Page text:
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Runic Dictionary

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Anonymous Lausavísur (Anon)

III. 4. Stanzas from the Third Grammatical Treatise (TGT) - 38

2.2: Stanzas from the Third Grammatical Treatise — Anon (TGT)III

Tarrin Wills 2017, ‘(Introduction to) Anonymous, Stanzas from the Third Grammatical Treatise’ in Kari Ellen Gade and Edith Marold (eds), Poetry from Treatises on Poetics. Skaldic Poetry of the Scandinavian Middle Ages 3. Turnhout: Brepols, p. 536.

stanzas:  1   2   3   4   5   6   7   8   9   10   11   12   13   14   15   16   17   18   19   20   22   23   24   25   26   27   28   29   30   31   32   33   34   35   36   37   38 

cross-references:  21 = Anon (TGT) 17III 

in texts: Gramm, TGT, TGT 1, TGT 2, TGT 3, TGT 4, TGT FJ 1

SkP info: III, 536

old edition introduction edition manuscripts transcriptions concordance references search files

 

1 Reið Brynhildar bróðir
bort, sás hug né skorti.
Brynhildr’s brother [= Atli], who did not lack courage, rode away.
2 Svanr þyrr beint til benja
blóðs vindára róðri.
The swan of blood [RAVEN/EAGLE] rushes with the rowing of wind-oars [WINGS > FLIGHT] straight to the wounds.
3 Lofðungr gekk at Lakkar
— laut herr í gras — snerru.
The prince went to the onslaught of Hlǫkk <valkyrie> [BATTLE]; the army fell in the grass.
4 Geima mærum heima.We praise the sea at home.
5 Þorði Iðja orða.Of the words of Iði <giant> [GOLD] … dared.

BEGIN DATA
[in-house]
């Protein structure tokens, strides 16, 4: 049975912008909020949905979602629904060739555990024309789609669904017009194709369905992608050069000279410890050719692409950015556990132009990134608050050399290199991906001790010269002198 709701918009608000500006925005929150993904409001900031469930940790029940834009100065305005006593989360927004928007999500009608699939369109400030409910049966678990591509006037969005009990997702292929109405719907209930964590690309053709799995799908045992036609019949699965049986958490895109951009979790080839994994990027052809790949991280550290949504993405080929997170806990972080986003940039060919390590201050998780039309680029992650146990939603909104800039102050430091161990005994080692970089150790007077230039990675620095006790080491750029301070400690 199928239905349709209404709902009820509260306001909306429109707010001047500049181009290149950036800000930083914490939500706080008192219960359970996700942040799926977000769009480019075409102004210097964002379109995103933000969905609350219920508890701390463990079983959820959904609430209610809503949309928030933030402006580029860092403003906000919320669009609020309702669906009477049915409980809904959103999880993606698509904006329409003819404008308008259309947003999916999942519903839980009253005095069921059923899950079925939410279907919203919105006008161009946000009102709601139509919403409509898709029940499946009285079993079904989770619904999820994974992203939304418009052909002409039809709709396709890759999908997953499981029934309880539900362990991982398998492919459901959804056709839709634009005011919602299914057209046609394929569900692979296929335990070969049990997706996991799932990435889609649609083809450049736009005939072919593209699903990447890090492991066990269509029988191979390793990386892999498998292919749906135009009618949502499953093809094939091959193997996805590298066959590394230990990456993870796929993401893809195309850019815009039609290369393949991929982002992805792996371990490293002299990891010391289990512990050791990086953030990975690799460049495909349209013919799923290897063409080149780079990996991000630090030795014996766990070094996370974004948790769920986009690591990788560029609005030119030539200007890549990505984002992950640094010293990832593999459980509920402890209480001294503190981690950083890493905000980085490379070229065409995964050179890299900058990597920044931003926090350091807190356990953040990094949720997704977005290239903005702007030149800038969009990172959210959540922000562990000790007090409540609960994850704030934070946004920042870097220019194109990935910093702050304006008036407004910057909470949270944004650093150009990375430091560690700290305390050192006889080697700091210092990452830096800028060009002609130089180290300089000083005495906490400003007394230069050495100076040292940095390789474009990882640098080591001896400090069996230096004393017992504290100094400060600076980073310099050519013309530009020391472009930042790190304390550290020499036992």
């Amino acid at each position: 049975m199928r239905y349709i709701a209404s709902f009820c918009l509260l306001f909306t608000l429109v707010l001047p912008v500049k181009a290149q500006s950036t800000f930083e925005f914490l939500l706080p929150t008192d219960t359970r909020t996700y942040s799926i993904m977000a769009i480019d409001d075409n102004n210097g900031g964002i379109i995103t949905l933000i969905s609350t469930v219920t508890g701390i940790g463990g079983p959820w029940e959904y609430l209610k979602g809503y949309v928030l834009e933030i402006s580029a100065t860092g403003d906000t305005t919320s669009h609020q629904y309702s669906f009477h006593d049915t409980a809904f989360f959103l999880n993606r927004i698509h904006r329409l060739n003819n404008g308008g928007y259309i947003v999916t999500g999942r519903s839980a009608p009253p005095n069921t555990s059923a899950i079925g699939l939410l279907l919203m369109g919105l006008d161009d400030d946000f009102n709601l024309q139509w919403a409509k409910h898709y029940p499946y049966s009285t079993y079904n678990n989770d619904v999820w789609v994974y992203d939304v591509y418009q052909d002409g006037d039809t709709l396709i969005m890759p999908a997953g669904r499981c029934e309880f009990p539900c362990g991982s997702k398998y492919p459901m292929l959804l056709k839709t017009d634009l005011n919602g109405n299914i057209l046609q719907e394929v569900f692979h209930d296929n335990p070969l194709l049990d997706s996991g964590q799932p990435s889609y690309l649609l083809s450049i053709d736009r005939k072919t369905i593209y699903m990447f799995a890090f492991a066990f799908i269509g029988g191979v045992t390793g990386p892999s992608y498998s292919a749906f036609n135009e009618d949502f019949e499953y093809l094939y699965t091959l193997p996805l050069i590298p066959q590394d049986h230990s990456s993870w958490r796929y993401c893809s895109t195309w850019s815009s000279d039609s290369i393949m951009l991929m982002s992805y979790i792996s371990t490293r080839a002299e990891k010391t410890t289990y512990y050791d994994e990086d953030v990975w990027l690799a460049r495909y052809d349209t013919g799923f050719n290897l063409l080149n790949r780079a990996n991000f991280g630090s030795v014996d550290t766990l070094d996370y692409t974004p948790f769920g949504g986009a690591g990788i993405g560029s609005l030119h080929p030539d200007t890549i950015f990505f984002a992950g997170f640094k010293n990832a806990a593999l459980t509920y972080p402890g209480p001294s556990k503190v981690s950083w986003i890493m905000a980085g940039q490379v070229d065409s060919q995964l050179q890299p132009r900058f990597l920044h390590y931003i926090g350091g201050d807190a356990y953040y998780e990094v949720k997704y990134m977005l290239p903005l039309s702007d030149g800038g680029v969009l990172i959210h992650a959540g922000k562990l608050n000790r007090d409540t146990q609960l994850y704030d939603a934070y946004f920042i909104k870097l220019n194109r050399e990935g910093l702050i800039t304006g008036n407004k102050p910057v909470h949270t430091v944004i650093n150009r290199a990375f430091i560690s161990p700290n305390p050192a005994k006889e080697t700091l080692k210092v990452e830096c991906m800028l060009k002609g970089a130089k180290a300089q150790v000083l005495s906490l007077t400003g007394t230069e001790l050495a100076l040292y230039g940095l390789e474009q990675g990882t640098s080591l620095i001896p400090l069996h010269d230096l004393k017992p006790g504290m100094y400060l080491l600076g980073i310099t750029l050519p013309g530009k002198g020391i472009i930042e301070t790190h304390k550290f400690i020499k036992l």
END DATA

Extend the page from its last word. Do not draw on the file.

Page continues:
6 Hér liggja brot beggja,
brúðr, strykvinna súða.
Here lie pieces of both the painted ship’s sides, woman.
7 Hér fregna nú hyggnir
hjǫrflaug brimis draugar.
The thoughtful trees of the sword [WARRIORS] now hear of weapon-flight [BATTLE] here.
8 Hringlestir gekk hraustan
herjum kunnr at gunni.
The ring-breaker [GENEROUS MAN], known to people, went bravely to battle.
9 Rann hræddari hranna
hyrbrjótr frá styr ljótum.
The more fearful breaker of the fire of the waves [(lit. ‘fire-breaker of the waves’) GOLD > GENEROUS MAN] ran from the grim battle.
10 Því hefk heitit mey mætri,
mest nema hamlan bresti.
I have promised the excellent girl that, unless the greatest obstacle fails.
11 Skíð gekk framm at flœði
flóðs í hreggi óðu.
The ski of the sea [SHIP] went forward at high tide in a violent storm.
12 Hringtælir gaf hálu
hlýrsólar mér dýra;
oss kom Hrund til handa
hræpolls drifin golli,
sút þás Herjans hattar …
The ring-trickster [GENEROUS MAN] gave me a precious troll-woman of the prow-sun [SHIELD > AXE]; the Hrund <valkyrie> of the carrion-pool [BLOOD > AXE], decorated with gold, came into our [my] hands, when the sorrow of Herjann’s <= Óðinn’s> hat [HELMET > WEAPON] …
13 Fór hvatráðr
hilmi at finna,
áðr siklingr
til sættar gekk.
The resourceful one went to meet the king, before the ruler accepted reconciliation.
14 Sás af Íslandi
arði barði.
The one who ploughed [the sea] with the prow away from Iceland.
15 Þats orðslœgjum eigi
aldrbót konungs skaldi.
That is not fame for the king’s word-cunning skald.
16 Út réð Ingólfr leita
ógnreifr með Hjǫrleifi.
The battle-glad Ingólfr travelled to Iceland with Hjǫrleifr.
17 Krossfestum sé Kristi
kunnr vegr ok lof unnit
megn ok máttr sem tígnar
mest vald, þats fersk aldri.